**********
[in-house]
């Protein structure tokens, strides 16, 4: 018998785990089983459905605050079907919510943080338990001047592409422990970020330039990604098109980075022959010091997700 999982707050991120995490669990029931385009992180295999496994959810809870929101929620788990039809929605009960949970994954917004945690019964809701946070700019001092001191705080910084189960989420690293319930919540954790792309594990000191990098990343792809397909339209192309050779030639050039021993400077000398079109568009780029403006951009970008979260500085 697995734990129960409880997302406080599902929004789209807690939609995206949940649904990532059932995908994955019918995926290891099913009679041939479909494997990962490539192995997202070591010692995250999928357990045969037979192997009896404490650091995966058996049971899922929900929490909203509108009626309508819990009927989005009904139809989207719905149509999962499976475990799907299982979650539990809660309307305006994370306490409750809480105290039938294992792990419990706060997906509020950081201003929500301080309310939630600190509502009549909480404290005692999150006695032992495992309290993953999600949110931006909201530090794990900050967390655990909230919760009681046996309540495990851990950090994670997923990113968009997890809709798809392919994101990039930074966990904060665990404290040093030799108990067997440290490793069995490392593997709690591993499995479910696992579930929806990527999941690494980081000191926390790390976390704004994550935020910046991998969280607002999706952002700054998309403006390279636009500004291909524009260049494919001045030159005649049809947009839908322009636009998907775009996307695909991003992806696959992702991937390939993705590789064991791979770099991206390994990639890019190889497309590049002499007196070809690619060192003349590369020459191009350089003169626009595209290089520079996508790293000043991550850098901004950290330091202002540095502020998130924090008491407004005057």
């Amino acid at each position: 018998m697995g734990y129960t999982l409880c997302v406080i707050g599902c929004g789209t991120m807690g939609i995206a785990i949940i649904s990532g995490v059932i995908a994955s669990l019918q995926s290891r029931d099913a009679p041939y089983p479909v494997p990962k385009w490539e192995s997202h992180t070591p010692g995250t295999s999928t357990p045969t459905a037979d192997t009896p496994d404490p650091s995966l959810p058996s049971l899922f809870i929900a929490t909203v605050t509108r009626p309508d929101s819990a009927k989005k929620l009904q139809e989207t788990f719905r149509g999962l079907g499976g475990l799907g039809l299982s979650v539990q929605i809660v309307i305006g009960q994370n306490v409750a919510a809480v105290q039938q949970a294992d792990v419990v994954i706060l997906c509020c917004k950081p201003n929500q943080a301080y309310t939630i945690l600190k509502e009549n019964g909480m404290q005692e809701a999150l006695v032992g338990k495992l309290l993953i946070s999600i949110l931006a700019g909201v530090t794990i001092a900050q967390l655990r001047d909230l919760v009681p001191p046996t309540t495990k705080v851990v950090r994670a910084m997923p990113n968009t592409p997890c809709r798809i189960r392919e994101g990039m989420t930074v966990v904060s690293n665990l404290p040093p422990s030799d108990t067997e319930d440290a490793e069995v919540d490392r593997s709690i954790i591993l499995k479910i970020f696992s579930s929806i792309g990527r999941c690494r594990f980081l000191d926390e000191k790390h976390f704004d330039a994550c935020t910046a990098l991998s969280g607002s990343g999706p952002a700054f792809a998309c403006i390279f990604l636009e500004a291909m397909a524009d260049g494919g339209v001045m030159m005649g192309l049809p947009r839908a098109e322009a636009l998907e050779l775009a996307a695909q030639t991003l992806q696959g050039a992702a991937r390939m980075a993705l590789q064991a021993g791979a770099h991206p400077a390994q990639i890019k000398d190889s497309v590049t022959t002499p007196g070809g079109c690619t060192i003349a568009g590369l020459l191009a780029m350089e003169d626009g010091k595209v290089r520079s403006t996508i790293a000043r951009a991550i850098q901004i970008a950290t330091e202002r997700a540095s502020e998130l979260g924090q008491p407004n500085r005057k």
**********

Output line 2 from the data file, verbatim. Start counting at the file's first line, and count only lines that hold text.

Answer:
């Protein structure tokens, strides 16, 4: 018998785990089983459905605050079907919510943080338990001047592409422990970020330039990604098109980075022959010091997700 999982707050991120995490669990029931385009992180295999496994959810809870929101929620788990039809929605009960949970994954917004945690019964809701946070700019001092001191705080910084189960989420690293319930919540954790792309594990000191990098990343792809397909339209192309050779030639050039021993400077000398079109568009780029403006951009970008979260500085 697995734990129960409880997302406080599902929004789209807690939609995206949940649904990532059932995908994955019918995926290891099913009679041939479909494997990962490539192995997202070591010692995250999928357990045969037979192997009896404490650091995966058996049971899922929900929490909203509108009626309508819990009927989005009904139809989207719905149509999962499976475990799907299982979650539990809660309307305006994370306490409750809480105290039938294992792990419990706060997906509020950081201003929500301080309310939630600190509502009549909480404290005692999150006695032992495992309290993953999600949110931006909201530090794990900050967390655990909230919760009681046996309540495990851990950090994670997923990113968009997890809709798809392919994101990039930074966990904060665990404290040093030799108990067997440290490793069995490392593997709690591993499995479910696992579930929806990527999941690494980081000191926390790390976390704004994550935020910046991998969280607002999706952002700054998309403006390279636009500004291909524009260049494919001045030159005649049809947009839908322009636009998907775009996307695909991003992806696959992702991937390939993705590789064991791979770099991206390994990639890019190889497309590049002499007196070809690619060192003349590369020459191009350089003169626009595209290089520079996508790293000043991550850098901004950290330091202002540095502020998130924090008491407004005057």